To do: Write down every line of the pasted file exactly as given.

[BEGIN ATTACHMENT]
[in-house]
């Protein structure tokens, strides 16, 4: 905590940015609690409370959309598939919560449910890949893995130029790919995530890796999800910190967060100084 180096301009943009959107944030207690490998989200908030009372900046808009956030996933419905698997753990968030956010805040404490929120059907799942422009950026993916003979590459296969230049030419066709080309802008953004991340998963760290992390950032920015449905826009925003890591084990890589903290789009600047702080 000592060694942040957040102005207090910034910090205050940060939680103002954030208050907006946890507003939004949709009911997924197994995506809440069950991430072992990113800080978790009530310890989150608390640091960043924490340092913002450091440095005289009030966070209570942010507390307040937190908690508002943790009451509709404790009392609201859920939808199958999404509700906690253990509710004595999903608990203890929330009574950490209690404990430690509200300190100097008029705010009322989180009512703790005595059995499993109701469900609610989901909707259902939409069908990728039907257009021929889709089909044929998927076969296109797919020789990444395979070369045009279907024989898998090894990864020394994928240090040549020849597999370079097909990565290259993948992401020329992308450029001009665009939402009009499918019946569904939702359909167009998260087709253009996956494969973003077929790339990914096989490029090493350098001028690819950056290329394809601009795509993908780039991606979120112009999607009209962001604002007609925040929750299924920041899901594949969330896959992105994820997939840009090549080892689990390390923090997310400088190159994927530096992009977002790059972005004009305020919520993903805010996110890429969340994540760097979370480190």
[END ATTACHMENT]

[in-house]
């Protein structure tokens, strides 16, 4: 905590940015609690409370959309598939919560449910890949893995130029790919995530890796999800910190967060100084 180096301009943009959107944030207690490998989200908030009372900046808009956030996933419905698997753990968030956010805040404490929120059907799942422009950026993916003979590459296969230049030419066709080309802008953004991340998963760290992390950032920015449905826009925003890591084990890589903290789009600047702080 000592060694942040957040102005207090910034910090205050940060939680103002954030208050907006946890507003939004949709009911997924197994995506809440069950991430072992990113800080978790009530310890989150608390640091960043924490340092913002450091440095005289009030966070209570942010507390307040937190908690508002943790009451509709404790009392609201859920939808199958999404509700906690253990509710004595999903608990203890929330009574950490209690404990430690509200300190100097008029705010009322989180009512703790005595059995499993109701469900609610989901909707259902939409069908990728039907257009021929889709089909044929998927076969296109797919020789990444395979070369045009279907024989898998090894990864020394994928240090040549020849597999370079097909990565290259993948992401020329992308450029001009665009939402009009499918019946569904939702359909167009998260087709253009996956494969973003077929790339990914096989490029090493350098001028690819950056290329394809601009795509993908780039991606979120112009999607009209962001604002007609925040929750299924920041899901594949969330896959992105994820997939840009090549080892689990390390923090997310400088190159994927530096992009977002790059972005004009305020919520993903805010996110890429969340994540760097979370480190």